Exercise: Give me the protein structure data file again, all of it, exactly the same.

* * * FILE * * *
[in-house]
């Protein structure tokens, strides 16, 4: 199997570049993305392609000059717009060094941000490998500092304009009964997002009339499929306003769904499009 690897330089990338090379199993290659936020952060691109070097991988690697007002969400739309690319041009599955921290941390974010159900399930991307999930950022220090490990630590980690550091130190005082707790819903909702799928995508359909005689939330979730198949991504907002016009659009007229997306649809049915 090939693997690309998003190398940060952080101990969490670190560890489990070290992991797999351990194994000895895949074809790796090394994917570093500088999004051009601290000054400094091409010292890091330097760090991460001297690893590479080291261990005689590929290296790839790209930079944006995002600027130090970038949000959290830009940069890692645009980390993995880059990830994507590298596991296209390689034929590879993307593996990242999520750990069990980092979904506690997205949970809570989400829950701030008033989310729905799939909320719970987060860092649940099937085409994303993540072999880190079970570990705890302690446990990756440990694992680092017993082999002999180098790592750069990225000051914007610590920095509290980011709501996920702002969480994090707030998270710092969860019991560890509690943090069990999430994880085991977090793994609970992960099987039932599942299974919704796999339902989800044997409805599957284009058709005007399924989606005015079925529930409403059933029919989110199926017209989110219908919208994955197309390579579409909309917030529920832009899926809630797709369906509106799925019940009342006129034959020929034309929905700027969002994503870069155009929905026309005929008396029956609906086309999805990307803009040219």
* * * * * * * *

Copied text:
[in-house]
């Protein structure tokens, strides 16, 4: 199997570049993305392609000059717009060094941000490998500092304009009964997002009339499929306003769904499009 690897330089990338090379199993290659936020952060691109070097991988690697007002969400739309690319041009599955921290941390974010159900399930991307999930950022220090490990630590980690550091130190005082707790819903909702799928995508359909005689939330979730198949991504907002016009659009007229997306649809049915 090939693997690309998003190398940060952080101990969490670190560890489990070290992991797999351990194994000895895949074809790796090394994917570093500088999004051009601290000054400094091409010292890091330097760090991460001297690893590479080291261990005689590929290296790839790209930079944006995002600027130090970038949000959290830009940069890692645009980390993995880059990830994507590298596991296209390689034929590879993307593996990242999520750990069990980092979904506690997205949970809570989400829950701030008033989310729905799939909320719970987060860092649940099937085409994303993540072999880190079970570990705890302690446990990756440990694992680092017993082999002999180098790592750069990225000051914007610590920095509290980011709501996920702002969480994090707030998270710092969860019991560890509690943090069990999430994880085991977090793994609970992960099987039932599942299974919704796999339902989800044997409805599957284009058709005007399924989606005015079925529930409403059933029919989110199926017209989110219908919208994955197309390579579409909309917030529920832009899926809630797709369906509106799925019940009342006129034959020929034309929905700027969002994503870069155009929905026309005929008396029956609906086309999805990307803009040219």